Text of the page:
We have also invited certain notable guests to share their expertise in the field of 3D printing and its future applications.

Tadej Strojnik
Alma Mater Europaea ECM, Slovenia
Patient-specific cranioplasty: evaluation of long-term results

Prof. Dr. Tadej Strojnik is a renowned specialist in neurosurgery with over 25 years of experience in the field. Dr Strojnik has been instrumental in the development of new methods for the treatment of chronic pain and deep brain stimulation and has worked in neurosurgical departments in Slovenia, France and Germany. After many years of dedicated work in the neurosurgery department of the Maribor University Hospital in Slovenia, he moved to Marseille, France, where he worked at the renowned La Timone Clinic, focusing mainly on Gamma Knife therapy. Later, he moved on to Germany, to Rendsburg, where he continued his work in the field of general and spinal neurosurgery. Since 2021, he has established his own private neurosurgical practice and currently works primarily in private clinics. In addition to his clinical work, he is also active in research and teaching. At the medical faculty of the University of Maribor, he holds the post of full professor of surgery, he is also the head of the master's and doctoral program in physiotherapy at the Alma Mater Europaea - European Centre Maribor. During his work at the Maribor University Clinical Centre, he established a fruitful collaboration with the Maribor Faculty of Mechanical Engineering in the area of cranial reconstruction.

Patient-specific cranioplasty: evaluation of long-term results

Tadej Strojnik MD, PhD, 1 Maša Strojnik MD, 2 Toma┼ż Brajlih PhD, 3 Igor Drstvenšek PhD 3 Alma Mater Europaea ECM, 1 University Medical Centre Maribor, 2 Faculty of Mechanical Engineering, University of Maribor 3

Abstract: Skull reconstruction to treat cranial bone defects is an ongoing challenge in the field of neurosurgery. Decompressive craniectomies are now commonly used in treating posttraumatic cerebral oedema and reducing raised intracranial pressure in catastrophic cerebrovascular incidents. In addition, various conditions such as tumor pathology, multi-fragmentary skull fractures, infection, bone re-absorption, and graft rejection result in the need for cranioplasty.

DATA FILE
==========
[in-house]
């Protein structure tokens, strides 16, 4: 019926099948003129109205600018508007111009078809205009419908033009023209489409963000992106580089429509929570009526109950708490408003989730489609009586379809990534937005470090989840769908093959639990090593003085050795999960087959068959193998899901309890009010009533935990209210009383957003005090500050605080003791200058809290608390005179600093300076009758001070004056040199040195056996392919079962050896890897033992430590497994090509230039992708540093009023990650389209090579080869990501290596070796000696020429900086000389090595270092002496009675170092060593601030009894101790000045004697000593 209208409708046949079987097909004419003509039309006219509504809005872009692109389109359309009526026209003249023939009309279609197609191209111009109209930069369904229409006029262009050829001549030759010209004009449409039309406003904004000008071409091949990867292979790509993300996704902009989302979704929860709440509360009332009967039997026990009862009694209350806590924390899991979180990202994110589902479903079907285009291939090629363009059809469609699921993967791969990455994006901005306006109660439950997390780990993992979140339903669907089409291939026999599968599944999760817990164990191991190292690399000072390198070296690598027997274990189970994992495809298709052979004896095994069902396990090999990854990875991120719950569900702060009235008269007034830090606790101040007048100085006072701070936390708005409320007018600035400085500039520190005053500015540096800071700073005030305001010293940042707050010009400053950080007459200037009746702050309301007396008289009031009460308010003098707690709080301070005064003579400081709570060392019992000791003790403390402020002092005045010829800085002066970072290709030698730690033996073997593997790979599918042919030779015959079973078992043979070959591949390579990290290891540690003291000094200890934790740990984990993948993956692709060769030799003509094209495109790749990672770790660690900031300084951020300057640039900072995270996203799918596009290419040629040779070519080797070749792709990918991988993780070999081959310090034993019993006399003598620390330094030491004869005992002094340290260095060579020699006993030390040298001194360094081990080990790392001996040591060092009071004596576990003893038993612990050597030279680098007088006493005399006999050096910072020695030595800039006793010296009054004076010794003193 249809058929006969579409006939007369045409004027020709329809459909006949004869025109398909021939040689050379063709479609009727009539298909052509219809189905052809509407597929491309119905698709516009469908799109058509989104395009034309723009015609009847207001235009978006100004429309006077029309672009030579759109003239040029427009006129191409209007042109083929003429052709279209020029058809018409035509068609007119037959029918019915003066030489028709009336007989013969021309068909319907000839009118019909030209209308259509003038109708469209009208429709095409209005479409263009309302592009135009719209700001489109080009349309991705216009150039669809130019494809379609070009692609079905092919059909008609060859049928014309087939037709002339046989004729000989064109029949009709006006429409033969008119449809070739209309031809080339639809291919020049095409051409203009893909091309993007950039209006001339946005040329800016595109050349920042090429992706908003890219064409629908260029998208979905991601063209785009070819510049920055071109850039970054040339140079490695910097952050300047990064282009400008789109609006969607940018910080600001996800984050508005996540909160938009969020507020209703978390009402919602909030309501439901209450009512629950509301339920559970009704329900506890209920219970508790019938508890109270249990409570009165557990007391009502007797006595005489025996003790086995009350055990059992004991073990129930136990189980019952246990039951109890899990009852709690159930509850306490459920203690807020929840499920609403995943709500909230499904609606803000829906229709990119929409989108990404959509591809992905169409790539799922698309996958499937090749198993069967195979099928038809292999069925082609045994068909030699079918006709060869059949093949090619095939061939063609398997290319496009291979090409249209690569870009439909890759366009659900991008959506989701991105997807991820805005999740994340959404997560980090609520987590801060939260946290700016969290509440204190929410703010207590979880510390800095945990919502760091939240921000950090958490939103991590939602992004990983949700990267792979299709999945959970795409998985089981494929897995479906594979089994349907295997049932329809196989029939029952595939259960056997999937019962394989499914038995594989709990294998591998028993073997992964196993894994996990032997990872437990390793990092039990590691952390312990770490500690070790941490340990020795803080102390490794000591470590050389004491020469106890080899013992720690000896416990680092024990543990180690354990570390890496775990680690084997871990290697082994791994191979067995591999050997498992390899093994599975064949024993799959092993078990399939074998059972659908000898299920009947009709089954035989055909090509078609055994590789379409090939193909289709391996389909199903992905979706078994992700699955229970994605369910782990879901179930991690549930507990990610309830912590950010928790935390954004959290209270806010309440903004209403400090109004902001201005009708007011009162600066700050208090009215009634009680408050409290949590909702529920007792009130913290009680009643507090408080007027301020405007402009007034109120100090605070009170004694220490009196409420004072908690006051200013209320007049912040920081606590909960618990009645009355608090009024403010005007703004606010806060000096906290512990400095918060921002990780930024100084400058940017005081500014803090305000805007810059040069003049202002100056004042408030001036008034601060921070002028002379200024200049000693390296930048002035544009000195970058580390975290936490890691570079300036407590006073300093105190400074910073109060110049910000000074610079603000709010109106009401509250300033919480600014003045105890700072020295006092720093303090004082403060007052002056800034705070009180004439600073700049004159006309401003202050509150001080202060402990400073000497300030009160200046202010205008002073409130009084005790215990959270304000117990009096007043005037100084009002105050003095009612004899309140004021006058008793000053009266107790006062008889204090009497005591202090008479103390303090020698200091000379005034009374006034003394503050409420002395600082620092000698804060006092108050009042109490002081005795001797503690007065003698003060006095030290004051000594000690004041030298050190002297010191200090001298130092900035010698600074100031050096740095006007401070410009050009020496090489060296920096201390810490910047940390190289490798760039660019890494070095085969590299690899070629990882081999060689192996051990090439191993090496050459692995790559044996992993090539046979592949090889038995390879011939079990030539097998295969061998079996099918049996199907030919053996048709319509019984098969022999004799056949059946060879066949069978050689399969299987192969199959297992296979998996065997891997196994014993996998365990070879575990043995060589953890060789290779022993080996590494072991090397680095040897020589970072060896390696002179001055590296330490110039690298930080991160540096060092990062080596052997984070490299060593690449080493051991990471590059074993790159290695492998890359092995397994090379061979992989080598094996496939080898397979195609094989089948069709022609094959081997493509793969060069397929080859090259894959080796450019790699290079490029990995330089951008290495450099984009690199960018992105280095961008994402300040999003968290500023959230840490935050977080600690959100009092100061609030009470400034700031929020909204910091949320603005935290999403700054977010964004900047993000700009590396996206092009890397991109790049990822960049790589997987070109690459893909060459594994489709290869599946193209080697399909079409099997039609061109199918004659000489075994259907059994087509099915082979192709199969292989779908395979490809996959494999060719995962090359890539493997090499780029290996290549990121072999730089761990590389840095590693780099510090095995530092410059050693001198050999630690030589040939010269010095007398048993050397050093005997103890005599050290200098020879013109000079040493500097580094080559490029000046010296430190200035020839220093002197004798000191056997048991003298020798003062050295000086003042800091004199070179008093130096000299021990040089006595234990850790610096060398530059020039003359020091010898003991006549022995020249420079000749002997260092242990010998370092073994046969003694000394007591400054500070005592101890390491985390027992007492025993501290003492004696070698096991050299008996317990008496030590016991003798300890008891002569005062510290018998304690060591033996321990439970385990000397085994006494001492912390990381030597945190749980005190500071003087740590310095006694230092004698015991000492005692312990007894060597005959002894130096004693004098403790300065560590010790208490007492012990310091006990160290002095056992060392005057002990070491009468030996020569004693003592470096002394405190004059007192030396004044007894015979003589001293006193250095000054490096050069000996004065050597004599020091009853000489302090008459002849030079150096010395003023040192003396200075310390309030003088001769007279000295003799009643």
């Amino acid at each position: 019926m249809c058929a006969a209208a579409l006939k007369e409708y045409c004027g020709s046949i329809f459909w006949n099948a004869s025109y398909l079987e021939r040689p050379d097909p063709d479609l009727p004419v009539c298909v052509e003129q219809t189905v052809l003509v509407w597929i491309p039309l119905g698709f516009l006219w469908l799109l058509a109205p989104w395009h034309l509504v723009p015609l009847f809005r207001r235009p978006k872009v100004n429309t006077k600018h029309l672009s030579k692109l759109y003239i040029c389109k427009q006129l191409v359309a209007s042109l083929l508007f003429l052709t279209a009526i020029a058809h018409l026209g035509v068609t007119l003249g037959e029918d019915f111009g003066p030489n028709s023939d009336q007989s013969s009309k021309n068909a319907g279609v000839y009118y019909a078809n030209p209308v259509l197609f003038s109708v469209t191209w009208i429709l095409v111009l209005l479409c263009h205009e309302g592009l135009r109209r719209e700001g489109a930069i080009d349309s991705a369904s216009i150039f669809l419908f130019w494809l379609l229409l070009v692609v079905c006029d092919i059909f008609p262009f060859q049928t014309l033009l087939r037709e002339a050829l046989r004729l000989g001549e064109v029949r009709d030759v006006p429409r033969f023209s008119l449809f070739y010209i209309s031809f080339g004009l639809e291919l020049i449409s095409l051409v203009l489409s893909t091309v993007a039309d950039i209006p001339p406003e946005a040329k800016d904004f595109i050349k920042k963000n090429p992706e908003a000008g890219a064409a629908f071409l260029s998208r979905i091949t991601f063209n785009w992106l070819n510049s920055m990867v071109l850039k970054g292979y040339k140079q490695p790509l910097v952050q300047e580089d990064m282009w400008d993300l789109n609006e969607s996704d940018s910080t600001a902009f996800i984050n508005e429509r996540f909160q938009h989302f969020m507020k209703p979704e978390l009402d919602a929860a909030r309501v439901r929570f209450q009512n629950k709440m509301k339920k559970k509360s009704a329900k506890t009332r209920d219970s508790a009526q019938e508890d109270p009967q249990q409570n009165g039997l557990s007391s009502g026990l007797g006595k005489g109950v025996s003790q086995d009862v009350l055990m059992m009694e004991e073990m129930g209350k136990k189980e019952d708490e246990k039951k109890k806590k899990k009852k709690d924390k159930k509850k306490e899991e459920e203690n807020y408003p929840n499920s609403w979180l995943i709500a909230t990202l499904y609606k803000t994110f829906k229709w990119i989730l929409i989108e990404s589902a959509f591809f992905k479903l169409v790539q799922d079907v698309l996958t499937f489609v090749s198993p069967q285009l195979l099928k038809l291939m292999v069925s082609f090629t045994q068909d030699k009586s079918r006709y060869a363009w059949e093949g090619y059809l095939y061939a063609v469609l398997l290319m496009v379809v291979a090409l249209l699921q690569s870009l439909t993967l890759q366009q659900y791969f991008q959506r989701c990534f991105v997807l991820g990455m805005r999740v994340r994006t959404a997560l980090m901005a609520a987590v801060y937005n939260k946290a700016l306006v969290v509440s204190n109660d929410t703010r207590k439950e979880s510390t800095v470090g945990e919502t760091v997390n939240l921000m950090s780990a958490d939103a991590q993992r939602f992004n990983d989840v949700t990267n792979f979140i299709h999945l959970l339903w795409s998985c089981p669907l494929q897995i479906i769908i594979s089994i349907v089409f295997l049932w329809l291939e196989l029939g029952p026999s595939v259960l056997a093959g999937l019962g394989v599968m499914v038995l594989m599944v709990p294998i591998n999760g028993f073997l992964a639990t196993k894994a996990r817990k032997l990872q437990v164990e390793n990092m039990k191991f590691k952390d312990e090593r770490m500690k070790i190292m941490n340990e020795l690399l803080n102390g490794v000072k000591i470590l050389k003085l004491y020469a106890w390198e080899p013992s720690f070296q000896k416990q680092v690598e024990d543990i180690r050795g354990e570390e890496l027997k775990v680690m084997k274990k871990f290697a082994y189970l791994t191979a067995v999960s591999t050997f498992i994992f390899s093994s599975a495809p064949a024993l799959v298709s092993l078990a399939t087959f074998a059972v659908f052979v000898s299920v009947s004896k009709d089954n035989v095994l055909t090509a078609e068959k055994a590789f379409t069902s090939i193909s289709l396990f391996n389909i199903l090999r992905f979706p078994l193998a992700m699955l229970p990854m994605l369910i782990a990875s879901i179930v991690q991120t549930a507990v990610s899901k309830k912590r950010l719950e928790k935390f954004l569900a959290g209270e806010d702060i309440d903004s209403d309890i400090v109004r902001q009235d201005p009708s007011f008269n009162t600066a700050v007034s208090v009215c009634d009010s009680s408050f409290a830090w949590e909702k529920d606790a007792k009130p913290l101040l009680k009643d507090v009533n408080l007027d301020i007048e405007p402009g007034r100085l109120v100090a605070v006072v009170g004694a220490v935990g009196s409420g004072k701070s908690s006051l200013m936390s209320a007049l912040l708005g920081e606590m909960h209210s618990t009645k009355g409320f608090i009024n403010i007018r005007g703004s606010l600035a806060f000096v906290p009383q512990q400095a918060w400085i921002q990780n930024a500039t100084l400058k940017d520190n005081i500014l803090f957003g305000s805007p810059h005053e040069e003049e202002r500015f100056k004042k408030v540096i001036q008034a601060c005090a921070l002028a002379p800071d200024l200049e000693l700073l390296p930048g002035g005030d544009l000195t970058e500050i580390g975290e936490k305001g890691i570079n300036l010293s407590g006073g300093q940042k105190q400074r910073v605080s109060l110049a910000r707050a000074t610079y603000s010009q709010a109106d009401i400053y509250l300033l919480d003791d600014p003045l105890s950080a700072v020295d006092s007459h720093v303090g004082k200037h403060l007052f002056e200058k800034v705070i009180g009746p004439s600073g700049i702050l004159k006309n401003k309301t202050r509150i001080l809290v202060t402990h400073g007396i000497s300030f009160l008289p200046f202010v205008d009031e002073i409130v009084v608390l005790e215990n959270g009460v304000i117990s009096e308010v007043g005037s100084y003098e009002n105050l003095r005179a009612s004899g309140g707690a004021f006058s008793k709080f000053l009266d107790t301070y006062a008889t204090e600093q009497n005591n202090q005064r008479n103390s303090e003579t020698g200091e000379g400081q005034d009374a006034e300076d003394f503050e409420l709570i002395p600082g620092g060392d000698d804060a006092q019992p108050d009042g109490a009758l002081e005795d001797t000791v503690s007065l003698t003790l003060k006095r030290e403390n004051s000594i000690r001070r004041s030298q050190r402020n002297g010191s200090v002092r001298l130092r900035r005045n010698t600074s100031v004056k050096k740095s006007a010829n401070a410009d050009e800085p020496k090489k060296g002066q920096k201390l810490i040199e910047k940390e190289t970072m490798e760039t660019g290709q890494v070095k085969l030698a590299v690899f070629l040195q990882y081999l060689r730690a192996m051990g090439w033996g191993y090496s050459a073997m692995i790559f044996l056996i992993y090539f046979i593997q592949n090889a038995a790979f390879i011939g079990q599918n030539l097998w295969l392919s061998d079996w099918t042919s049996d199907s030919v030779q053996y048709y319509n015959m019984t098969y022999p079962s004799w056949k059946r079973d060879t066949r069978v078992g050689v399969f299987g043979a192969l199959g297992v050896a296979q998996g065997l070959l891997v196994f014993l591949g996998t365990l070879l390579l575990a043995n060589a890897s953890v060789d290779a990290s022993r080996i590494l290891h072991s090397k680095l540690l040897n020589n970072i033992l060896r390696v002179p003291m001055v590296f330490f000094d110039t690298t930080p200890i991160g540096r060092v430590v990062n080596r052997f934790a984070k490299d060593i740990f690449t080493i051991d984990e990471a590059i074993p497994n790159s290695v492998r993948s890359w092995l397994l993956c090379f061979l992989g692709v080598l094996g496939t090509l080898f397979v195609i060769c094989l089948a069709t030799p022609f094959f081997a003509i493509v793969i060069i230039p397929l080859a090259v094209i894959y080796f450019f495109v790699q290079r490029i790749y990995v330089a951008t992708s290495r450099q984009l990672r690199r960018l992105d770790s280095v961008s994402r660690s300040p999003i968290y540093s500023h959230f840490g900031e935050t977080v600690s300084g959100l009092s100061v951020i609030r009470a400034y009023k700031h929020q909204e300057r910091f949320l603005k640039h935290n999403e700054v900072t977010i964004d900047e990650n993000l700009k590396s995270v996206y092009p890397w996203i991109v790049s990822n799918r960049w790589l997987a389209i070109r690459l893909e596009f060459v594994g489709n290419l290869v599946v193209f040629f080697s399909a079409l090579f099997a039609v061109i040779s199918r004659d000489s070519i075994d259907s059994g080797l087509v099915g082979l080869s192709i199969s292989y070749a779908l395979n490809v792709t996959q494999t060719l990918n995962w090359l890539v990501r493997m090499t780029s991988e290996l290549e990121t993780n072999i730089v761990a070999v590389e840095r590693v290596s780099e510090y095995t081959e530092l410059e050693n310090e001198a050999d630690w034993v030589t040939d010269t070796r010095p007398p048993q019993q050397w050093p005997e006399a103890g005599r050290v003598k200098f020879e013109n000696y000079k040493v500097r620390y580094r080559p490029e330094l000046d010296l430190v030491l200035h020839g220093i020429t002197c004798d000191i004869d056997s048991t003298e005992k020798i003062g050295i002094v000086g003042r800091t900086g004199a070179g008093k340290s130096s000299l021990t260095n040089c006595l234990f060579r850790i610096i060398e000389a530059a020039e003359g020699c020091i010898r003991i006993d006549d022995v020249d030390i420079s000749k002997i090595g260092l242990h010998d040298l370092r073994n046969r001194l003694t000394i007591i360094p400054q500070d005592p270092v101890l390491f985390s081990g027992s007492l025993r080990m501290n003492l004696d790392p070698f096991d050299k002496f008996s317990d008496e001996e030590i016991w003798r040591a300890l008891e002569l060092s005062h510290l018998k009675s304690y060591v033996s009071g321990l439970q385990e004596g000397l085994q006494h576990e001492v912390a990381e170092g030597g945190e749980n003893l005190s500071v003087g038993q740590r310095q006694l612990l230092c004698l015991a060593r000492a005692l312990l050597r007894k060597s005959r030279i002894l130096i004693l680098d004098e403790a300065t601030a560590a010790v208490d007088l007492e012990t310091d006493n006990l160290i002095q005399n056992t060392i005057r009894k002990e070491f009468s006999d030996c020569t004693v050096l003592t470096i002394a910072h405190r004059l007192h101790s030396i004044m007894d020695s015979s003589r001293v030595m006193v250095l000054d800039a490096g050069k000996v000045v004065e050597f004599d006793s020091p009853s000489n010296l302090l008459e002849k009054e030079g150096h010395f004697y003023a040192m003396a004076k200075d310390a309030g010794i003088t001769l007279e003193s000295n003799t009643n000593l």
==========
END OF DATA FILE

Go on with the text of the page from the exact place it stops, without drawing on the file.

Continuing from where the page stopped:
Consequently, surgical bone defects often require correction after the patient undergoes such life-changing events. Although using the patient’s own bone flap is an option, its inadequacies in terms of conservation make it less favourable. Ideally, the material used for cranioplasty should be viable, inert, malleable, available, radiolucent, sterilizable, stable, biocompatible, and inexpensive. Currently available materials for reconstruction include polymethylmethacrylate (PMMA), titanium, ceramics, and other resin and alloy types. However, none of these artificial materials meets all the stated requirements.

Our work aims to demonstrate our experiences and the evolution of our surgical techniques. In the early days, we utilized free-hand modelling of the implant, using the patient's own bone. However, the field has come a long way, and we now create patient-specific custom-made implants by processing CT images using new technologies such as 3D printing and computer-assisted design/manufacturing (CAD/CAM). We will present and discuss illustrative clinical cases to demonstrate the efficacy of our approach, particularly with respect to long-term outcomes.

Key words: cranial defect, scull reconstruction, custom-made implants, 3D printing long term outcome.